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U.S. investors are taking a much-deserved break, with trading in U.S. financial markets closed for the Memorial Day holiday. But elsewhere around the world, markets made some big moves that could have an impact on the Dow Jones Industrials (DJINDICES: ^DJI ) and other U.S. stocks when markets reopen tomorrow.
In Japan, the Nikkei (NIKKEIINDICES: ^NI225 ) fell another 3% on Monday, as the U.S. dollar dropped below the 101 yen mark in a minor reversal to a move that has seen the dollar soar by more than 30% against the yen since last September. Japan finds having to walk a fine line between seeking to stimulate its long-flagging economy while avoiding a massive disruption in its bond markets, and lately, a rapid rise in government bond rates has raised concerns about the island nation's ability to service debt that amounts to more than twice the nation's gross domestic product.
Meanwhile, in Europe, stocks traded generally higher, and although the U.K. market was also on holiday, shares in France and Germany both rose. Investors were pleased by the fact that bond yields in Spain and Italy, two of the more vulnerable major economies in the eurozone, settled back down Monday after having risen last week in light of the overall uncertainty in the global economy.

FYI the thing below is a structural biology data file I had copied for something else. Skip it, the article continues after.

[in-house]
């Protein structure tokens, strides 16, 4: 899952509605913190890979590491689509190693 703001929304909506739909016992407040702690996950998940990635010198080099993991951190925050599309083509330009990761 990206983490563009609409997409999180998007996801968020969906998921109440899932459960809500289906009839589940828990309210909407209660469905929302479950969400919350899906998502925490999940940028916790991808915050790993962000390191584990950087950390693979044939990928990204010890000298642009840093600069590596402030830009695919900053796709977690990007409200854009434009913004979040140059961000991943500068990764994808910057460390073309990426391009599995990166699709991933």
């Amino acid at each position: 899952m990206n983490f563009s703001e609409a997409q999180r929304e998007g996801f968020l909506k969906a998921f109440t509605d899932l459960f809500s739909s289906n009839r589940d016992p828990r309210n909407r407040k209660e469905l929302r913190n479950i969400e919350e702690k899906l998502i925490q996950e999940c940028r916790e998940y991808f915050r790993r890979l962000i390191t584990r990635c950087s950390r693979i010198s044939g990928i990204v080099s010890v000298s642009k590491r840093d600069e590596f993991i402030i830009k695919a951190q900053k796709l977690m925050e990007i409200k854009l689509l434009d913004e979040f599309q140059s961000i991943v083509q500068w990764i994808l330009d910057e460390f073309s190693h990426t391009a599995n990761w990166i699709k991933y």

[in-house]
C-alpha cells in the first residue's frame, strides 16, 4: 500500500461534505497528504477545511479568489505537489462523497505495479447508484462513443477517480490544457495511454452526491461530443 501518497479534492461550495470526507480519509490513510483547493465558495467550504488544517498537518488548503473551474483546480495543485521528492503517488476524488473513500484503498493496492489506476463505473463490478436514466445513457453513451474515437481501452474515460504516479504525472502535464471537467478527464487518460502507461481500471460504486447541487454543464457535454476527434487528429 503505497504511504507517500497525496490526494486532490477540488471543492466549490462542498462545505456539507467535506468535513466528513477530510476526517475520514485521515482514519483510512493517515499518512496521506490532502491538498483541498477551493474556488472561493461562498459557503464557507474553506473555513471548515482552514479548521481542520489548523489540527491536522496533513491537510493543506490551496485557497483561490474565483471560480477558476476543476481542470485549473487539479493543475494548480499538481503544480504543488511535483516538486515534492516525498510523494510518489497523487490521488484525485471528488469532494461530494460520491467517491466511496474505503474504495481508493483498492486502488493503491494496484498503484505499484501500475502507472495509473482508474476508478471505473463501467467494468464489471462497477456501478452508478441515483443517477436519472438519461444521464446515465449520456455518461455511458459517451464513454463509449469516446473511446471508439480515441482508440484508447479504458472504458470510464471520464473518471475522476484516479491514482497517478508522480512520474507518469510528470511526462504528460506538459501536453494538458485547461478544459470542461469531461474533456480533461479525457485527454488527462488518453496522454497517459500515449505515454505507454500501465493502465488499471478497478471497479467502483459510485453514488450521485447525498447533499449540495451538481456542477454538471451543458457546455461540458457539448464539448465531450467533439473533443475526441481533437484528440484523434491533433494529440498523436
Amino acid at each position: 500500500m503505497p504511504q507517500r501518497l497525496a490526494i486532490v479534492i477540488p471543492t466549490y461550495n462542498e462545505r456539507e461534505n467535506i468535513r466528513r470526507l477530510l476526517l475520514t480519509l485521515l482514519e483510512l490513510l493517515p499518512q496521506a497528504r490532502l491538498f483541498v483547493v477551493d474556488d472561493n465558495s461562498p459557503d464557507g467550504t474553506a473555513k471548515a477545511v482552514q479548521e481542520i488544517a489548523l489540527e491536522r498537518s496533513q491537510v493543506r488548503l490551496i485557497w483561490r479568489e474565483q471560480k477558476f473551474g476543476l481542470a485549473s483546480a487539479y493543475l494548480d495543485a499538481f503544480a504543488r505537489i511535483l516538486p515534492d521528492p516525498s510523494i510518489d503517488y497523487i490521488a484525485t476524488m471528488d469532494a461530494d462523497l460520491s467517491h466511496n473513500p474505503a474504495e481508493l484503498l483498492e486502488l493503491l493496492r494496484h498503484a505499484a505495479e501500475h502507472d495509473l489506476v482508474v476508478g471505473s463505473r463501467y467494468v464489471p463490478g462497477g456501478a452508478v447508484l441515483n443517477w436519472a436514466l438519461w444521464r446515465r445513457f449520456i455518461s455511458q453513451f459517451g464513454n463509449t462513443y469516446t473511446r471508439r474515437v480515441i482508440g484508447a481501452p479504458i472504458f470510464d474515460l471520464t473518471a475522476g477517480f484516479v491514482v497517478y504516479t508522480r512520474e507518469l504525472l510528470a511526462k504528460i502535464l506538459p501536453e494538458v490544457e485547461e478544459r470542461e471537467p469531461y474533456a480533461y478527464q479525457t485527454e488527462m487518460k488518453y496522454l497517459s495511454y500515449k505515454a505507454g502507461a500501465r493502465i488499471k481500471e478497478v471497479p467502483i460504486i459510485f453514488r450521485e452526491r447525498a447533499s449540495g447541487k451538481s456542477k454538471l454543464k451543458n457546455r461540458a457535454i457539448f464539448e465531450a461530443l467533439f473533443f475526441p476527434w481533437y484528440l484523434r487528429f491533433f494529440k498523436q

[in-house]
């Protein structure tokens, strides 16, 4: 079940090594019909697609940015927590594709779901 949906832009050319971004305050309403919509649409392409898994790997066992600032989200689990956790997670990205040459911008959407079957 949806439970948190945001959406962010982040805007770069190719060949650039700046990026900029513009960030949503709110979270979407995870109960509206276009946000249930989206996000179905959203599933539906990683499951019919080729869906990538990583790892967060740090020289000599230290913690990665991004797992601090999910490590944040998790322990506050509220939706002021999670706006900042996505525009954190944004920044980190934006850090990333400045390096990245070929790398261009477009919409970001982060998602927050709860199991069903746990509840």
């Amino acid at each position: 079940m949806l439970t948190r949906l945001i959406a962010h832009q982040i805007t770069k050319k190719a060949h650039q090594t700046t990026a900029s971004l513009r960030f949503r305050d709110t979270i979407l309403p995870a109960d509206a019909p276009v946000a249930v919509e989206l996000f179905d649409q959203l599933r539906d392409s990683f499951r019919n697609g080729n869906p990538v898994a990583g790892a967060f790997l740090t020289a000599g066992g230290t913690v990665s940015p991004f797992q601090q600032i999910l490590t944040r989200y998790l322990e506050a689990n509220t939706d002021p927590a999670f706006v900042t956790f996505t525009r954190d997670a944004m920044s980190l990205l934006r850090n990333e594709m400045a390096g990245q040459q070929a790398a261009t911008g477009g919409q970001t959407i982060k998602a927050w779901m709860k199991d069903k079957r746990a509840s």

What it means for the Dow
Japan's drop recently has come on the heels of slowing economic growth in China, which remains a lucrative potential market that could help the Japanese economy bolster its own growth. The declines that U.S. investors have seen in Caterpillar (NYSE: CAT ) and Alcoa (NYSE: AA ) lately are just one symptom of the downturn in China, but they demonstrate the challenges that Japanese manufacturing stocks face in taking maximum advantage of the emerging-market opportunity there.
So far, consumer-facing stocks have seen only limited impact from the Chinese growth slowdown. McDonald's (NYSE: MCD ) and other fast-food companies have suffered from the avian-flu outbreak and its consequent impact on restaurant volume, especially at chains that sell a substantial amount of chicken-based products. If the Chinese economy falters enough to threaten the rise of the nation's luxury and middle-class consumers, however, then a much wider range of U.S. and other foreign companies could start to see more direct effects. That in turn could pose a much larger direct threat to the Dow and U.S. stocks in general.
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